A number of indicators suggest that trust is becoming a major issue for natural resource managers and planners desiring to maintain or enhance community-agency relationships. Public distrust, especially local community distrust, can have severe implications for the quality and durability of natural resource policy and management decisions. This article addresses the research problem of understanding factors of community trust in a water resources management agency. To describe trust factors in this context, a descriptive, interpretive qualitative case study approach was applied. Specifically the U.S. Army Corps of Engineers (Corps) and key communities nearby or adjacent to water resources managed by the Corps within the Kaskaskia River Watershed in central Illinois were examined. Trust between the communities and the Corps was the focus of analysis. This research is pertinent and practical because planners, managers, engineers, policy makers, and community stakeholders in many natural resources management situations are seeking better ways of working together that produce sustainable agency-community relationships. The findings suggest that local community trust factors relevant to the Corps are complex and critical to understanding the social context of natural resources management in the Kaskaskia River Watershed. The management significance of this research is a series of suggestions for improving relationships between communities, agencies, and agency managers based on the different factors of trust. Both formal and informal mechanisms are available to address important factors of trust.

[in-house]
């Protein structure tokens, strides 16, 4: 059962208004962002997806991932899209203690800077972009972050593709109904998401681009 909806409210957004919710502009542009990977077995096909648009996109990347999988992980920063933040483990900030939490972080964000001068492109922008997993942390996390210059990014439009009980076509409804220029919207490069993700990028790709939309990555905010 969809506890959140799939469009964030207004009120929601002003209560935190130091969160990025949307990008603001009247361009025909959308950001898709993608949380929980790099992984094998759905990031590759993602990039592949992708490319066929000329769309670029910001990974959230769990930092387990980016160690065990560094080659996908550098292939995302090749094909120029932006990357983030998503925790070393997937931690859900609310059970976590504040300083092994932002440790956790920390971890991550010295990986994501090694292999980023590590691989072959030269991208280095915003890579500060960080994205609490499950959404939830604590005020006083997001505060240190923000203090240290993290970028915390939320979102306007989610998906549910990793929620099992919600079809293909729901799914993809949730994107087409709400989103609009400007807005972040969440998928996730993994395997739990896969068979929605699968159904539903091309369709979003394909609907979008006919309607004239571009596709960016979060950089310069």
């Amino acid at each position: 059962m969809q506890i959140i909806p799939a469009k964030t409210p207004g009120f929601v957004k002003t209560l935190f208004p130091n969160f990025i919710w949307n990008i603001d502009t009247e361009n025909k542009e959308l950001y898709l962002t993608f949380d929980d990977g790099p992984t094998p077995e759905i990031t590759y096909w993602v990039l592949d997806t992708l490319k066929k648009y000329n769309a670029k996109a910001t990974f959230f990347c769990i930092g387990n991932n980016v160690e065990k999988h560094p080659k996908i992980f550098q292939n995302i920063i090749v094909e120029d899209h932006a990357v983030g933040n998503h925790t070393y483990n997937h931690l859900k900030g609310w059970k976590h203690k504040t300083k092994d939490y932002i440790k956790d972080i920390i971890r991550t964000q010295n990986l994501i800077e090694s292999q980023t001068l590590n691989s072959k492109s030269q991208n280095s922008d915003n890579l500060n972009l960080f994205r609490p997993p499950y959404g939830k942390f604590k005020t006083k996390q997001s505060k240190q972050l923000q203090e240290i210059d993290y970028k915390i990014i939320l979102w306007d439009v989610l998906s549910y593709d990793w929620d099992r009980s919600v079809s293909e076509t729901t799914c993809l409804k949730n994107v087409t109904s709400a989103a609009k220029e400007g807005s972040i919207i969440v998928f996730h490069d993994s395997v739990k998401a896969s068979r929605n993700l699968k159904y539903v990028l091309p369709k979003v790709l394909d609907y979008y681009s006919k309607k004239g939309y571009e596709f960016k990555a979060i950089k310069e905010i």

- Community relations
- Public confidence
- Public expectations
- Resource-dependent communities